Sorting cells with sound waves
Researchers from MIT, Pennsylvania State University, and Carnegie Mellon University have devised a new way to separate cells by exposing them to sound waves as they flow through a tiny channel. Their device, about the size of a dime, could be used to detect the extremely rare tumor cells that circulate in cancer patients’ blood, helping doctors predict whether a tumor is going to spread.
Separating cells with sound offers a gentler alternative to existing cell-sorting technologies, which require tagging the cells with chemicals or exposing them to stronger mechanical forces that may damage them.
"Acoustic pressure is very mild and much smaller in terms of forces and disturbance to the cell. This is a most gentle way to separate cells, and there’s no artificial labeling necessary," says Ming Dao, a principal research scientist in MIT’s Department of Materials Science and Engineering and one of the senior authors of the paper, which appears this week in the Proceedings of the National Academy of Sciences.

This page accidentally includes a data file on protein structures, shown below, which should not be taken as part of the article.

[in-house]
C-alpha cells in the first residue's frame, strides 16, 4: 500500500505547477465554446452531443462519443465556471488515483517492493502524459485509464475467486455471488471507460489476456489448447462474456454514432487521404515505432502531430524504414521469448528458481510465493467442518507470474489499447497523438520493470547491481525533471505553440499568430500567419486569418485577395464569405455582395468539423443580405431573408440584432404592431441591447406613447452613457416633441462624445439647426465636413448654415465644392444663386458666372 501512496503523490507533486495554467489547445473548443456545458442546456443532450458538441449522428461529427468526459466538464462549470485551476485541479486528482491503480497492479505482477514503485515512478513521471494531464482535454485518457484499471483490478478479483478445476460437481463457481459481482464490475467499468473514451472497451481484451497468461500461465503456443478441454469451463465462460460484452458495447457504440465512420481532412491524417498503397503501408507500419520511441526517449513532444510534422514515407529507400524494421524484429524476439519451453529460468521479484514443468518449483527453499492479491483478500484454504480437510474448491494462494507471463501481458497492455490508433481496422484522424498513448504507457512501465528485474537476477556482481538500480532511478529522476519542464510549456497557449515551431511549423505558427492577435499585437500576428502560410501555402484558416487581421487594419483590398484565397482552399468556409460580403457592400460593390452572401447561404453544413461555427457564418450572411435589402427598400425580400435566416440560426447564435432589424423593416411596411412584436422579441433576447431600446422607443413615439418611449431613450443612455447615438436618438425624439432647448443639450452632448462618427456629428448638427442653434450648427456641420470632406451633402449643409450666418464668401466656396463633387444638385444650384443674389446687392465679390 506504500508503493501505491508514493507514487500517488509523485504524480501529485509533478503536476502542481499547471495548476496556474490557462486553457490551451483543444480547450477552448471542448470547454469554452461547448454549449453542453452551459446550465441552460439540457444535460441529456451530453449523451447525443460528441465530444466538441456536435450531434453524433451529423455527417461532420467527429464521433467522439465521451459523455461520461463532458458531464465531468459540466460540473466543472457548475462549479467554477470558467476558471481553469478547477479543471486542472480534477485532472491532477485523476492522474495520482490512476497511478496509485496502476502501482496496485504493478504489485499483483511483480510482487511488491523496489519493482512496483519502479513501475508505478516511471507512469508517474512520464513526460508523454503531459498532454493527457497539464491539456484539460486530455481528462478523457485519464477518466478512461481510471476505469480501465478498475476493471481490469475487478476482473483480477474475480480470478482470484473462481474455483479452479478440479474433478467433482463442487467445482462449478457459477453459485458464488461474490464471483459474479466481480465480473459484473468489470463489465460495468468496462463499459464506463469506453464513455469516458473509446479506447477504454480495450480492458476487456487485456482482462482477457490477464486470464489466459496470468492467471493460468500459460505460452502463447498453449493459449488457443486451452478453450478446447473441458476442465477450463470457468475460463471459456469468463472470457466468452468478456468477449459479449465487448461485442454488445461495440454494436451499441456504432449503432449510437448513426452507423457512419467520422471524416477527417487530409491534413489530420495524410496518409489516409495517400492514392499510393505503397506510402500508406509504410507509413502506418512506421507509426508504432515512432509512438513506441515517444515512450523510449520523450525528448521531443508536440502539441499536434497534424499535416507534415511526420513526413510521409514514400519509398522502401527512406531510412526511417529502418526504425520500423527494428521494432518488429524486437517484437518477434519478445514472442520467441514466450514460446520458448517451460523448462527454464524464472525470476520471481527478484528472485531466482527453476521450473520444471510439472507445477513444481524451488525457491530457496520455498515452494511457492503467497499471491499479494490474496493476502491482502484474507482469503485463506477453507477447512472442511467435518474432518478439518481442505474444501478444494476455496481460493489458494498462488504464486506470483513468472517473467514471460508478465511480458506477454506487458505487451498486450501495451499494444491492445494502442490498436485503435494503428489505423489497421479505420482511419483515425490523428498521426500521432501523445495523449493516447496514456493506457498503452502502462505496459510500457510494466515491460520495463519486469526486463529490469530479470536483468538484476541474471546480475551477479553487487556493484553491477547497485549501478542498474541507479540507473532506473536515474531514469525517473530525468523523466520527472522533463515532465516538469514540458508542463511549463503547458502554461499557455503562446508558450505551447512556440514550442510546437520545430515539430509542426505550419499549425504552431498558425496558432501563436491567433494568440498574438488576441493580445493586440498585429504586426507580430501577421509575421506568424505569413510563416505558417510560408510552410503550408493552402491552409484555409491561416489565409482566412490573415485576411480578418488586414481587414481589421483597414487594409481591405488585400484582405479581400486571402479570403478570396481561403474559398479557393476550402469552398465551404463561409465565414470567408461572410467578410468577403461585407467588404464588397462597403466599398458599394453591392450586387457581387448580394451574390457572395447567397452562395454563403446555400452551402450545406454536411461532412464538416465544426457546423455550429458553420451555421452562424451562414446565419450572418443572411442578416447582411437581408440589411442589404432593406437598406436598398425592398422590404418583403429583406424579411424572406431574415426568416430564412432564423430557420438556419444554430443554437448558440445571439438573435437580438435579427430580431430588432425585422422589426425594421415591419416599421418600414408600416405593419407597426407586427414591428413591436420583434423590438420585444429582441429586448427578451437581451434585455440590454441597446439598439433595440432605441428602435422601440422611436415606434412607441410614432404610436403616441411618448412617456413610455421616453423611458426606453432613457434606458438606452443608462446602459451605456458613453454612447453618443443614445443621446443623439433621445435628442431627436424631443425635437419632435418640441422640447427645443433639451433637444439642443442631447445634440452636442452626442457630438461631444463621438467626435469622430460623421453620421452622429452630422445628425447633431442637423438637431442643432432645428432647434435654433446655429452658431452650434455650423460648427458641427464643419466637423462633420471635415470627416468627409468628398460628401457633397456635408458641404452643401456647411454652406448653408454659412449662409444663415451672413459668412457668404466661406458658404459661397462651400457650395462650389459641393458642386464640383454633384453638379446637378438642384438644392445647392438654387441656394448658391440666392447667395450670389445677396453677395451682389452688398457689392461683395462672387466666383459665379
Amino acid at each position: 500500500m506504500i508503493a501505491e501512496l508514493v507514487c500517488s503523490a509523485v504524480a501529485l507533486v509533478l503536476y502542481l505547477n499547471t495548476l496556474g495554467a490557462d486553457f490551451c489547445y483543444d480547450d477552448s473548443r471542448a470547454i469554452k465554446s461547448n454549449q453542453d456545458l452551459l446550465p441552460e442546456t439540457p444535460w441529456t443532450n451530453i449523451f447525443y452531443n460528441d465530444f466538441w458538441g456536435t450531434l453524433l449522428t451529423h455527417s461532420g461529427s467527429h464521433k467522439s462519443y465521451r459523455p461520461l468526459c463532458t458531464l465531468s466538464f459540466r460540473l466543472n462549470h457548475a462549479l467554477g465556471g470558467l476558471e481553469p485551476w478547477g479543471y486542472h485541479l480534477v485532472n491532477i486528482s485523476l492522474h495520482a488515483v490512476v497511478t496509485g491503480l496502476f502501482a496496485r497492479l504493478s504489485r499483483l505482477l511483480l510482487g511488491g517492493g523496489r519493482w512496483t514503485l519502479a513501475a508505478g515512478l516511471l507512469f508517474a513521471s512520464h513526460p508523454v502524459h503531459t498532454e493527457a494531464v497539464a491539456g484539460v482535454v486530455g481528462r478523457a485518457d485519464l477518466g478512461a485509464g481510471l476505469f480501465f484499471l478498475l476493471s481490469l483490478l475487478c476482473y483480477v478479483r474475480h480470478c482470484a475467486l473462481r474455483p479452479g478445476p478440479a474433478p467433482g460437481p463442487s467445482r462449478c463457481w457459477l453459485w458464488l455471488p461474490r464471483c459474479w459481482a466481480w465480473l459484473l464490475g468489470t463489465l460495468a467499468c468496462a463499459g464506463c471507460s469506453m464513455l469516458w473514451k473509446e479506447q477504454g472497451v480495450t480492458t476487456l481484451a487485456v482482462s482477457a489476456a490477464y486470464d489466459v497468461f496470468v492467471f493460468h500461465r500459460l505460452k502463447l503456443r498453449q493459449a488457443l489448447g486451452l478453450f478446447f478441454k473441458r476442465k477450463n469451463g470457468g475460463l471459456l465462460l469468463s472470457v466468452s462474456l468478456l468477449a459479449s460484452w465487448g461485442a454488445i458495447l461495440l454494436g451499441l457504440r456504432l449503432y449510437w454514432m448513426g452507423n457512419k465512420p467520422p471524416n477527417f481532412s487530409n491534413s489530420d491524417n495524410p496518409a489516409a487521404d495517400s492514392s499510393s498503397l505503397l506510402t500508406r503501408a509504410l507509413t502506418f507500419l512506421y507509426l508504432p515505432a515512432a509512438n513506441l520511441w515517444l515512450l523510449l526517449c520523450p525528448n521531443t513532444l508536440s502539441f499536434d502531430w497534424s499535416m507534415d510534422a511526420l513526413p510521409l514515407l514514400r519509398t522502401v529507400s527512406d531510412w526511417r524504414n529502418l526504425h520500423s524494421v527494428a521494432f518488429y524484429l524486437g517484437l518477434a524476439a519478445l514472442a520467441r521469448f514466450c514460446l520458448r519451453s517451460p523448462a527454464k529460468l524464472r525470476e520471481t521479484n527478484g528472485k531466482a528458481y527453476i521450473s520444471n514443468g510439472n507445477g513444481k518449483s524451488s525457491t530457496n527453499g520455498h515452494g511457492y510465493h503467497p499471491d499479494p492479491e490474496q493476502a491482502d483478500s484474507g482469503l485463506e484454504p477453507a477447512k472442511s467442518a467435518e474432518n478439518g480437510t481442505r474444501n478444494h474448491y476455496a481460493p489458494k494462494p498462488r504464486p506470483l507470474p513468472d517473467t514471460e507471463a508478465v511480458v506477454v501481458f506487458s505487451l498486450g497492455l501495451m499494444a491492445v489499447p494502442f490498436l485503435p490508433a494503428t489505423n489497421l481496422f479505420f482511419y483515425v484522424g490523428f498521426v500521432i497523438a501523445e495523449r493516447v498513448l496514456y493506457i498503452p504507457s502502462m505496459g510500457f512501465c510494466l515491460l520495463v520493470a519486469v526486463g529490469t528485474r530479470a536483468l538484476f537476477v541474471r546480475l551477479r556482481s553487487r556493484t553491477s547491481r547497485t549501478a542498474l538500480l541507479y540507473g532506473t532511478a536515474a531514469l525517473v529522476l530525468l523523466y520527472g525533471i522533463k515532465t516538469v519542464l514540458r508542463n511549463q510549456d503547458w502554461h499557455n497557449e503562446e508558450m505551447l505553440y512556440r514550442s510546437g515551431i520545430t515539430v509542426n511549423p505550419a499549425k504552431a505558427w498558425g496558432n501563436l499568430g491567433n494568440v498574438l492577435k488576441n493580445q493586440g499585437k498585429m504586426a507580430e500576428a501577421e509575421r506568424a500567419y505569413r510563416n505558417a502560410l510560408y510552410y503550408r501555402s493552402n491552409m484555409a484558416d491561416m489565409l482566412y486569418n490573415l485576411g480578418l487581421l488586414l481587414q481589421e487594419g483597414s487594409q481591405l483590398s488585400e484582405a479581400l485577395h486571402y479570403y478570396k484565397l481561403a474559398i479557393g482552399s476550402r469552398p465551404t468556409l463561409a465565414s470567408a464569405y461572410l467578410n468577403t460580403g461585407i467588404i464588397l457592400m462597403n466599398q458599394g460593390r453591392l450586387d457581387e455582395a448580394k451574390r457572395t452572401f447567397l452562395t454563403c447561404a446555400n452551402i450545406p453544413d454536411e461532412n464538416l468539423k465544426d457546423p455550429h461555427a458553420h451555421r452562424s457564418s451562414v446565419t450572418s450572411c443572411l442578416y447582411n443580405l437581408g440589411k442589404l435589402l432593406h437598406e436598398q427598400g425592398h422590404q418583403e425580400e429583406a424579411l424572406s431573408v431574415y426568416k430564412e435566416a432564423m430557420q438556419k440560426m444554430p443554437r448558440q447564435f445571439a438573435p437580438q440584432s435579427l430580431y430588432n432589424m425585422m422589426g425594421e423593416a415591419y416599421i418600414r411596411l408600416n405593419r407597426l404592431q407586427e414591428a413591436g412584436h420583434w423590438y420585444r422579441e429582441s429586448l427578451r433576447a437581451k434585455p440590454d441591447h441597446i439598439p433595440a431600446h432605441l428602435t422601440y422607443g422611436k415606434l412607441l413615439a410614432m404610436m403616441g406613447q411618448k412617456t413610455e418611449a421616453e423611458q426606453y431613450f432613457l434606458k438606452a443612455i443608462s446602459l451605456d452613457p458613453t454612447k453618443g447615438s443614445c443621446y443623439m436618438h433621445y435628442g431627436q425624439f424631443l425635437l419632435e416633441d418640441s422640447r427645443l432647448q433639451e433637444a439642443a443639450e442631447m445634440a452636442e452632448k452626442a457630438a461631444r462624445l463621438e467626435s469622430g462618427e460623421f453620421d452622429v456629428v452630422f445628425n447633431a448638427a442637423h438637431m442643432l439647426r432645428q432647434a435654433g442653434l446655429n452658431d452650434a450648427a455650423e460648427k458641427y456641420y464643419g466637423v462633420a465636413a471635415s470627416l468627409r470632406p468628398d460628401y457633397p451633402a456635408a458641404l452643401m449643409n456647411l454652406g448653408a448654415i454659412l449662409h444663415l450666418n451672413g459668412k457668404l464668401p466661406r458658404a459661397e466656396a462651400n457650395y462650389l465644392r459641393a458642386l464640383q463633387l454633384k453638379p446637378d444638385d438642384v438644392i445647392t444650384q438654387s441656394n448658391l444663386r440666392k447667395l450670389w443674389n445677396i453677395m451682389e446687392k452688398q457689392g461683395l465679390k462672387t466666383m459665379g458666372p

X. Ding, Z. Peng, S.-C. S. Lin, M. Geri, S. Li, P. Li, Y. Chen, M. Dao, S. Suresh, T. J. Huang. Cell separation using tilted-angle standing surface acoustic waves. Proceedings of the National Academy of Sciences, 2014; DOI: 10.1073/pnas.1413325111
Researchers from MIT, Pennsylvania State University, and Carnegie Mellon University have devised a new way to separate cells by exposing them to sound waves as they flow through a tiny channel. Credit: Illustration Christine Daniloff/MIT